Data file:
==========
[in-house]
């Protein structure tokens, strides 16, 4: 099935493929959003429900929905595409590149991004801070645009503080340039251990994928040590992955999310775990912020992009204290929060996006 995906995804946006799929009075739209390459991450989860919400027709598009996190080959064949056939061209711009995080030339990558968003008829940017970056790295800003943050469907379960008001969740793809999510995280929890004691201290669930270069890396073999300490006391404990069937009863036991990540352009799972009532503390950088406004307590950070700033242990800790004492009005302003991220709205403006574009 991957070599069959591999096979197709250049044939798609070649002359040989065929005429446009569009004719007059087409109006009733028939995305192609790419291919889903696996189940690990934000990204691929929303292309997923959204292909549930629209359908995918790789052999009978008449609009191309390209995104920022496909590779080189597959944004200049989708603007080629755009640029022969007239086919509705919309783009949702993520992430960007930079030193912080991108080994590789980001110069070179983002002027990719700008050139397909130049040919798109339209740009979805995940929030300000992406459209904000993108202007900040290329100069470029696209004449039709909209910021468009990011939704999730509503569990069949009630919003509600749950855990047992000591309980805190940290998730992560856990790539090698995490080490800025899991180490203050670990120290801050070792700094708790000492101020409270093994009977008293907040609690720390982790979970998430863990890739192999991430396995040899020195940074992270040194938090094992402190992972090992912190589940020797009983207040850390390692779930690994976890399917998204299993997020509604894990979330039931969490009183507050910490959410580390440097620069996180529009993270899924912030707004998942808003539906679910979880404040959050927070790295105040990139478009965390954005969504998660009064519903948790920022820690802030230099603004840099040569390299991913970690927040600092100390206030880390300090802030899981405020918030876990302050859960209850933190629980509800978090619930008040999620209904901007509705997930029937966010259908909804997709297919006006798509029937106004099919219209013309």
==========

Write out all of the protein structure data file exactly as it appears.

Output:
[in-house]
């Protein structure tokens, strides 16, 4: 099935493929959003429900929905595409590149991004801070645009503080340039251990994928040590992955999310775990912020992009204290929060996006 995906995804946006799929009075739209390459991450989860919400027709598009996190080959064949056939061209711009995080030339990558968003008829940017970056790295800003943050469907379960008001969740793809999510995280929890004691201290669930270069890396073999300490006391404990069937009863036991990540352009799972009532503390950088406004307590950070700033242990800790004492009005302003991220709205403006574009 991957070599069959591999096979197709250049044939798609070649002359040989065929005429446009569009004719007059087409109006009733028939995305192609790419291919889903696996189940690990934000990204691929929303292309997923959204292909549930629209359908995918790789052999009978008449609009191309390209995104920022496909590779080189597959944004200049989708603007080629755009640029022969007239086919509705919309783009949702993520992430960007930079030193912080991108080994590789980001110069070179983002002027990719700008050139397909130049040919798109339209740009979805995940929030300000992406459209904000993108202007900040290329100069470029696209004449039709909209910021468009990011939704999730509503569990069949009630919003509600749950855990047992000591309980805190940290998730992560856990790539090698995490080490800025899991180490203050670990120290801050070792700094708790000492101020409270093994009977008293907040609690720390982790979970998430863990890739192999991430396995040899020195940074992270040194938090094992402190992972090992912190589940020797009983207040850390390692779930690994976890399917998204299993997020509604894990979330039931969490009183507050910490959410580390440097620069996180529009993270899924912030707004998942808003539906679910979880404040959050927070790295105040990139478009965390954005969504998660009064519903948790920022820690802030230099603004840099040569390299991913970690927040600092100390206030880390300090802030899981405020918030876990302050859960209850933190629980509800978090619930008040999620209904901007509705997930029937966010259908909804997709297919006006798509029937106004099919219209013309």